This image has to resonate with anyone with a dad from that generation
Today is my late father’s birthday
I got the idea for this post as we binge watched Mad Men for the umpteenth time in preparation for the series finale a few months ago. My father was around the same age as the fictional Donald Draper, and was also named Don. He came from a similar rural, poverty-stricken Depression-era background, served during the Korean war, was a man’s man with movie star looks (a bit of Robert Mitchum, Elvis and Rock Hudson) and then wrecked his appearance with alcohol, bad food, and chain-smoking. But most importantly, when he was young, he had taken correspondence courses to be a commercial artist.
When I was a kid, I used to sneak into the old carriage house/ barn we used as a garage and look through trunks containing my father’s youthful artistic efforts. Some of them were samples of advertising art he’d done during the 1950s, on poster board, depicting gleaming refrigerators, televisions with rabbit ear antennas, and smiling housewives serving tv dinners and jello. (In his aspirations, dad was thus more like the character of Sal than the pitch man Don Draper). My father’s draftsmanship was sometimes a little off, but he drew with a great deal of wit and personality. He had even been accepted to the Rhode Island School of Design.
For reasons that remained mysterious my father turned drastically away from a career in art, even commercial art, some time before I was born. All he would say was something about relatives (his mother? his brother?) accusing him of being a “sissy” for pursuing art. But surely the hang-up was all his, because if you were really talented and really wanted to do it (both seemed to be true of him) you wouldn’t let that stop you. But my father was also very strange about questions of duty, obedience and tradition. I really think if one of his parents had asked him to jump in front of a moving train, he would have done so. His people were extremely clannish, and really about the only socializing I ever saw my father do, at least on his own initiative, was with extended family. I think he would really rather do anything in the world rather than alienate his family, including deny his own identity, whatever that may have been.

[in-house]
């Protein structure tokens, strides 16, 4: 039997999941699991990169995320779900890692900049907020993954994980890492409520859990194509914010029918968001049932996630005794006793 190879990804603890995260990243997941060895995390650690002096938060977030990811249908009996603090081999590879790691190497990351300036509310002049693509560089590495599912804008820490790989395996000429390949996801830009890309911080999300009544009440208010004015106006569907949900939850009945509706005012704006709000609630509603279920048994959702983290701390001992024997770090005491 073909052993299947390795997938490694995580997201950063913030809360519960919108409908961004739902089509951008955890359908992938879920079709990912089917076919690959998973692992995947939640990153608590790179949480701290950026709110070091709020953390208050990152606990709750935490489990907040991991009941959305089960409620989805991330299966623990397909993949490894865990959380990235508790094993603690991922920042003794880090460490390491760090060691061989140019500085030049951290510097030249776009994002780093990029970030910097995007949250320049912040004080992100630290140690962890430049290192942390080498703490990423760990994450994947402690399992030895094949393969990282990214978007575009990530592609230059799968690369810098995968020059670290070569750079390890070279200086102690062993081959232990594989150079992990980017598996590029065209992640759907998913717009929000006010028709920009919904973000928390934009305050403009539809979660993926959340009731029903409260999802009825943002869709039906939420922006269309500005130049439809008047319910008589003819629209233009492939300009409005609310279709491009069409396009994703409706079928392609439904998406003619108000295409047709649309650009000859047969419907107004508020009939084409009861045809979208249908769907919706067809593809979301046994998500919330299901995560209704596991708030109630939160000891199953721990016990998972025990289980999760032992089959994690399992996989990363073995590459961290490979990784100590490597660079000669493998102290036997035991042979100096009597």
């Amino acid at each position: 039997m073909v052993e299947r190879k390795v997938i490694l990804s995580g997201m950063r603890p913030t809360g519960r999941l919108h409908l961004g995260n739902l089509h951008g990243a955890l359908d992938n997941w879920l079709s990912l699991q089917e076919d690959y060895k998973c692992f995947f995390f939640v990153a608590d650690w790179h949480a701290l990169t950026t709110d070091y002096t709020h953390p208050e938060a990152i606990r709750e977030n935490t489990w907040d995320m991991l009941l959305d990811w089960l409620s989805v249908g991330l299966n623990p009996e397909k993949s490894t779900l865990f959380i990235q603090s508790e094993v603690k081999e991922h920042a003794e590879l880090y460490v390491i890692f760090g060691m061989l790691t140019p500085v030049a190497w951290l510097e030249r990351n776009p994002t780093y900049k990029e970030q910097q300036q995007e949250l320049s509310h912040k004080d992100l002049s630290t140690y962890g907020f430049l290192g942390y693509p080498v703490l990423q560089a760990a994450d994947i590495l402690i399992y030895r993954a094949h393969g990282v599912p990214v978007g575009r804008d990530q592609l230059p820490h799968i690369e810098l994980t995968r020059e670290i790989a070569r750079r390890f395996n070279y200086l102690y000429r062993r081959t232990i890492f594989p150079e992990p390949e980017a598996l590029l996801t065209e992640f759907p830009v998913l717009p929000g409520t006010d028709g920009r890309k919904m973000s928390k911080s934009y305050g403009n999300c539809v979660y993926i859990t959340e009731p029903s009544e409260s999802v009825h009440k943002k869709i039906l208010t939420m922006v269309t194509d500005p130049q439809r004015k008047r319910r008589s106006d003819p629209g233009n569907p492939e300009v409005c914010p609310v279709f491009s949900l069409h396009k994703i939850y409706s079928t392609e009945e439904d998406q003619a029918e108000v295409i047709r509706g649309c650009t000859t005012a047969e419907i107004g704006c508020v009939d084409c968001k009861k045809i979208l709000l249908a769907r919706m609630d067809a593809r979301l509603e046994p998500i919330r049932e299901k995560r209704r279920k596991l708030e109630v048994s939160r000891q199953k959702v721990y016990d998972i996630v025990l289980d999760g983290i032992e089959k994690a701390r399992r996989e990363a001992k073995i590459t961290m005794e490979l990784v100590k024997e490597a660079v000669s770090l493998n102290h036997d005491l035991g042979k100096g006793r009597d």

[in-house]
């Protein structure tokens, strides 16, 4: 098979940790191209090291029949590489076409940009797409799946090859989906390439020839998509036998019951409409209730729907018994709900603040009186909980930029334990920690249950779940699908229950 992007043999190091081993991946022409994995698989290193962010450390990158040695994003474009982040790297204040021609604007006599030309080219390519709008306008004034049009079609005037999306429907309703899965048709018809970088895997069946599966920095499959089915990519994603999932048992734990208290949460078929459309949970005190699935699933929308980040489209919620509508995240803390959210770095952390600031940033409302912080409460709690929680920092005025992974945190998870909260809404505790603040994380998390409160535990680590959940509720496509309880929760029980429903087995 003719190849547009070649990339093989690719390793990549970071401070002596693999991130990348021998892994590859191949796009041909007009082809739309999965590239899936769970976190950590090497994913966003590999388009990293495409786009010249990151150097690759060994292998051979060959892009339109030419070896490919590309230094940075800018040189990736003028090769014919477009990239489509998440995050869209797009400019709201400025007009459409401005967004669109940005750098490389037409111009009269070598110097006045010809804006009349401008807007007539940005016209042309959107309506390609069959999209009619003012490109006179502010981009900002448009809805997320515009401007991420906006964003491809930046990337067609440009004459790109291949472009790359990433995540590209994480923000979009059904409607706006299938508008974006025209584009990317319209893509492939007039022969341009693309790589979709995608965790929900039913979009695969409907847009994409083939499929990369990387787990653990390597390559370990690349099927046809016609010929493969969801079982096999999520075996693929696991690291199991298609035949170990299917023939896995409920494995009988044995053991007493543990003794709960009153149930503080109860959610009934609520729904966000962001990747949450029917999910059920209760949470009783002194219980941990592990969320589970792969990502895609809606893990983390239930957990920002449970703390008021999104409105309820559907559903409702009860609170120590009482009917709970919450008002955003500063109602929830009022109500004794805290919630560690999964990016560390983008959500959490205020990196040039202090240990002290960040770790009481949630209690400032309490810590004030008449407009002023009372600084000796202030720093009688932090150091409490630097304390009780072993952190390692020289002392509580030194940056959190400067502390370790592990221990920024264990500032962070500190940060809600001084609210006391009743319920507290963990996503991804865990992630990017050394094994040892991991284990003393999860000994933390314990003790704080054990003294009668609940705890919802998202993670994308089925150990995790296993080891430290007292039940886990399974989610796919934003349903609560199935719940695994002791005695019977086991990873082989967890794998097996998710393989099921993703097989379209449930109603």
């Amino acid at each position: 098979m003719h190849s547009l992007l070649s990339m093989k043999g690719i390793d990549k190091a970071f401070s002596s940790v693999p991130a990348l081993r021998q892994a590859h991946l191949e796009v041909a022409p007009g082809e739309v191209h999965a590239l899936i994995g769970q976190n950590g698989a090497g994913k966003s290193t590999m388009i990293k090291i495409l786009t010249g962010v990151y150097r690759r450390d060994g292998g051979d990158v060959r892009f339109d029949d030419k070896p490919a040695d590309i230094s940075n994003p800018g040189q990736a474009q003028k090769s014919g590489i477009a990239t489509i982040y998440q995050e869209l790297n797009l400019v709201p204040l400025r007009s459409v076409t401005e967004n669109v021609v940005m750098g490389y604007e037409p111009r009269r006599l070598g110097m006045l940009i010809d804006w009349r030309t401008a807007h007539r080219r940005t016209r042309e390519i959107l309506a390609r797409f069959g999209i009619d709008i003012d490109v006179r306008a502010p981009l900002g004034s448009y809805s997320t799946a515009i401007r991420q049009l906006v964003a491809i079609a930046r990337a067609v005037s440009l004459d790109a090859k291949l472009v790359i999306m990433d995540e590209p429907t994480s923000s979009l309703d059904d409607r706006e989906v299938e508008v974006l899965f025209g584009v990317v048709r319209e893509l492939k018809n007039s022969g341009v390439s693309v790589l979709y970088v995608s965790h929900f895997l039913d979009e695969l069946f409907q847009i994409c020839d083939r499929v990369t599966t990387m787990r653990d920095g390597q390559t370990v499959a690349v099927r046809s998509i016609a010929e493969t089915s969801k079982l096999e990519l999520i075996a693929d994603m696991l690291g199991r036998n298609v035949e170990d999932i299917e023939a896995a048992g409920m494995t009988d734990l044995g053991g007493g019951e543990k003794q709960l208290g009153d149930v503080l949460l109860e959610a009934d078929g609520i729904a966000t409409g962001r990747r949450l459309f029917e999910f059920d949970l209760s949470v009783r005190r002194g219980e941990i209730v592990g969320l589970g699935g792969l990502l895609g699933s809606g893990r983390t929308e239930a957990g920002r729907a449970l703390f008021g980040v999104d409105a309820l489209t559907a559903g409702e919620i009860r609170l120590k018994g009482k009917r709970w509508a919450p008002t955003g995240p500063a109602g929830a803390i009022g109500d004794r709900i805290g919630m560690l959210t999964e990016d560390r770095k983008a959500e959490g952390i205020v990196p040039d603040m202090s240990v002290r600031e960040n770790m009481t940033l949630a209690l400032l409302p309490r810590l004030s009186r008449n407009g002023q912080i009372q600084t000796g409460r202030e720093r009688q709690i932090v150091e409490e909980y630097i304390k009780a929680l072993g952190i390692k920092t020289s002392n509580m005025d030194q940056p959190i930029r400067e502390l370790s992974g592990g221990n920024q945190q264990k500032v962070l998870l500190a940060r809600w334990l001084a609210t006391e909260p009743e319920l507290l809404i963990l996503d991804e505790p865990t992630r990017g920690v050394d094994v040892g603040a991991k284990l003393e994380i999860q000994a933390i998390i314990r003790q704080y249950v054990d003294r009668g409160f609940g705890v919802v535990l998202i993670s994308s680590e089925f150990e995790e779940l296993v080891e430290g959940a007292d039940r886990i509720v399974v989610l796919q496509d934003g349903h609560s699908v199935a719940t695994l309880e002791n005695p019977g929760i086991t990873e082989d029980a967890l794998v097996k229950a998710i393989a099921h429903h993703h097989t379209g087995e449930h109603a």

But he was not one of those quiet sufferers. We heard about his sacrifices daily, and his resentments expressed themselves in violence with regularity throughout my childhood. The hyper-awareness that comes with fear was my constant companion. You become alert to every warning sign, every facial or body movement was like a tell for potential explosion. When I was quite young — seven maybe? — I decided that while I loved my father, I also hated him. For a great many years, I only hated him, feigning the love as a dumb-show of duty.
He gave ample reason for me to be standoffish, thus I could never let him know that I was interested in his art or cared about it. In reality, I was of course thrilled and mesmerized by it, inspired by it, it determined the whole course of my life in certain ways, but I could never show him more than a polite, perfunctory interest. And then he would be stung and hurt that I didn’t do jigs and cartwheels to show my approval. Mostly because he needed it so badly and it was one of the few powers I had over him, who had such sway over me. It felt necessary to hurt the old man and hurt him hard. I mainly regret it now because at a certain point he moved to a smaller house and chucked out most of his old art and of course now I would love to have ALL of it. I only have a couple of odd doodles I managed to swipe in earlier years, and some of his later painting (in his retirement he finally allowed himself to return to his art). Many people never knew he had ever been an artist. To others, he would often let it slip out, and then be mysterious about it. But in retrospect, he was always leaving things around for people to find, doodles and things. He wanted his talent to be seen and admired, but he was afraid to take the risk.
One huge difference between dad and Don Draper was my father’s lack of polish, and a seeming disinterest in conventional markers of success. My father remained the farm boy, and constantly professed hatred of all rich guys, elected officials, bosses and (from his military days), officers. The films of John Ford have helped me understand this contradictory, almost pathological attitude of his: he understood his role in life as to slavishly do your duty and be obedient and follow orders — and to hate and resent the people in power who gave those orders. This is an antique attitude, sort of unique to Southerners, I think. “I hate having to follow these orders, but there’s nothing I can do about it, so I’ll do it. I don’t ask any more of life than the shortest possible exposure to this misery.”